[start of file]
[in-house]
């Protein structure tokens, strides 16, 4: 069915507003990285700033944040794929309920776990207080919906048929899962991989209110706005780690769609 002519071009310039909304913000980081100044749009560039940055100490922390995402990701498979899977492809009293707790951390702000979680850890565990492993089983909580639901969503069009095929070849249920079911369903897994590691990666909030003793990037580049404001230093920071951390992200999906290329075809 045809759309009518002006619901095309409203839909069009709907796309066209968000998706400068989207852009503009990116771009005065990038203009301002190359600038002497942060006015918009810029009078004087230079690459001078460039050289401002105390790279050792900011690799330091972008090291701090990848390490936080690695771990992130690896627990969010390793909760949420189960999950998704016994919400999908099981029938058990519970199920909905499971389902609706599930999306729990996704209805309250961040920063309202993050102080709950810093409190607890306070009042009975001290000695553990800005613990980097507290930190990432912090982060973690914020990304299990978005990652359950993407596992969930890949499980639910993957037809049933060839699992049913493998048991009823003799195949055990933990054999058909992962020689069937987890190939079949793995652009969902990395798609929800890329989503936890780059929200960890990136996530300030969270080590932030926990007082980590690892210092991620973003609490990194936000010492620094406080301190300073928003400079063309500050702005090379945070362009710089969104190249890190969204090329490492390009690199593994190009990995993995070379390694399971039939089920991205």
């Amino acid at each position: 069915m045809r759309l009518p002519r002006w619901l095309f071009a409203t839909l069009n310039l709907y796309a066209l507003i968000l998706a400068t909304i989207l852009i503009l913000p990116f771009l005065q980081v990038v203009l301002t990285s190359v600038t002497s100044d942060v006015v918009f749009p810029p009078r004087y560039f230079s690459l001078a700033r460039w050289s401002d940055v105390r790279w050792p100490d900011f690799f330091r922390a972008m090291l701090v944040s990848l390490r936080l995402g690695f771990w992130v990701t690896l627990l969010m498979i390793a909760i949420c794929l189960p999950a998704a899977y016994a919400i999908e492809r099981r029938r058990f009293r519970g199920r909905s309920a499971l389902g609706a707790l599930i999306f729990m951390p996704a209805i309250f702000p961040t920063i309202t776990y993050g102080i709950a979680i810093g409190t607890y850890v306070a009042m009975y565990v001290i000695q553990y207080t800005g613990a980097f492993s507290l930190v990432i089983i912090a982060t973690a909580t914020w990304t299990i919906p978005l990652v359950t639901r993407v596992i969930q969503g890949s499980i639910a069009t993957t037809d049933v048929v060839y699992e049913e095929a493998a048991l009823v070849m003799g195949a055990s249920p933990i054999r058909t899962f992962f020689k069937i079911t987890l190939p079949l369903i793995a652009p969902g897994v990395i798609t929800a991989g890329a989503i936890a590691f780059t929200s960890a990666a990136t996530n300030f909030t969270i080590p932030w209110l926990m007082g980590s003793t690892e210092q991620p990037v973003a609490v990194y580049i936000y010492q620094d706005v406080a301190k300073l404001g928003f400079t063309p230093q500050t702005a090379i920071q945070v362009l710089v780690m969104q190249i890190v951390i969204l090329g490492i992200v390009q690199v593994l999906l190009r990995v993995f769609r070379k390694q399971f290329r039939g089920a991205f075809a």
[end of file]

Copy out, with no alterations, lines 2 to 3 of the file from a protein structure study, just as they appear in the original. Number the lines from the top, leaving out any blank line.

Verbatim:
């Protein structure tokens, strides 16, 4: 069915507003990285700033944040794929309920776990207080919906048929899962991989209110706005780690769609 002519071009310039909304913000980081100044749009560039940055100490922390995402990701498979899977492809009293707790951390702000979680850890565990492993089983909580639901969503069009095929070849249920079911369903897994590691990666909030003793990037580049404001230093920071951390992200999906290329075809 045809759309009518002006619901095309409203839909069009709907796309066209968000998706400068989207852009503009990116771009005065990038203009301002190359600038002497942060006015918009810029009078004087230079690459001078460039050289401002105390790279050792900011690799330091972008090291701090990848390490936080690695771990992130690896627990969010390793909760949420189960999950998704016994919400999908099981029938058990519970199920909905499971389902609706599930999306729990996704209805309250961040920063309202993050102080709950810093409190607890306070009042009975001290000695553990800005613990980097507290930190990432912090982060973690914020990304299990978005990652359950993407596992969930890949499980639910993957037809049933060839699992049913493998048991009823003799195949055990933990054999058909992962020689069937987890190939079949793995652009969902990395798609929800890329989503936890780059929200960890990136996530300030969270080590932030926990007082980590690892210092991620973003609490990194936000010492620094406080301190300073928003400079063309500050702005090379945070362009710089969104190249890190969204090329490492390009690199593994190009990995993995070379390694399971039939089920991205």
């Amino acid at each position: 069915m045809r759309l009518p002519r002006w619901l095309f071009a409203t839909l069009n310039l709907y796309a066209l507003i968000l998706a400068t909304i989207l852009i503009l913000p990116f771009l005065q980081v990038v203009l301002t990285s190359v600038t002497s100044d942060v006015v918009f749009p810029p009078r004087y560039f230079s690459l001078a700033r460039w050289s401002d940055v105390r790279w050792p100490d900011f690799f330091r922390a972008m090291l701090v944040s990848l390490r936080l995402g690695f771990w992130v990701t690896l627990l969010m498979i390793a909760i949420c794929l189960p999950a998704a899977y016994a919400i999908e492809r099981r029938r058990f009293r519970g199920r909905s309920a499971l389902g609706a707790l599930i999306f729990m951390p996704a209805i309250f702000p961040t920063i309202t776990y993050g102080i709950a979680i810093g409190t607890y850890v306070a009042m009975y565990v001290i000695q553990y207080t800005g613990a980097f492993s507290l930190v990432i089983i912090a982060t973690a909580t914020w990304t299990i919906p978005l990652v359950t639901r993407v596992i969930q969503g890949s499980i639910a069009t993957t037809d049933v048929v060839y699992e049913e095929a493998a048991l009823v070849m003799g195949a055990s249920p933990i054999r058909t899962f992962f020689k069937i079911t987890l190939p079949l369903i793995a652009p969902g897994v990395i798609t929800a991989g890329a989503i936890a590691f780059t929200s960890a990666a990136t996530n300030f909030t969270i080590p932030w209110l926990m007082g980590s003793t690892e210092q991620p990037v973003a609490v990194y580049i936000y010492q620094d706005v406080a301190k300073l404001g928003f400079t063309p230093q500050t702005a090379i920071q945070v362009l710089v780690m969104q190249i890190v951390i969204l090329g490492i992200v390009q690199v593994l999906l190009r990995v993995f769609r070379k390694q399971f290329r039939g089920a991205f075809a």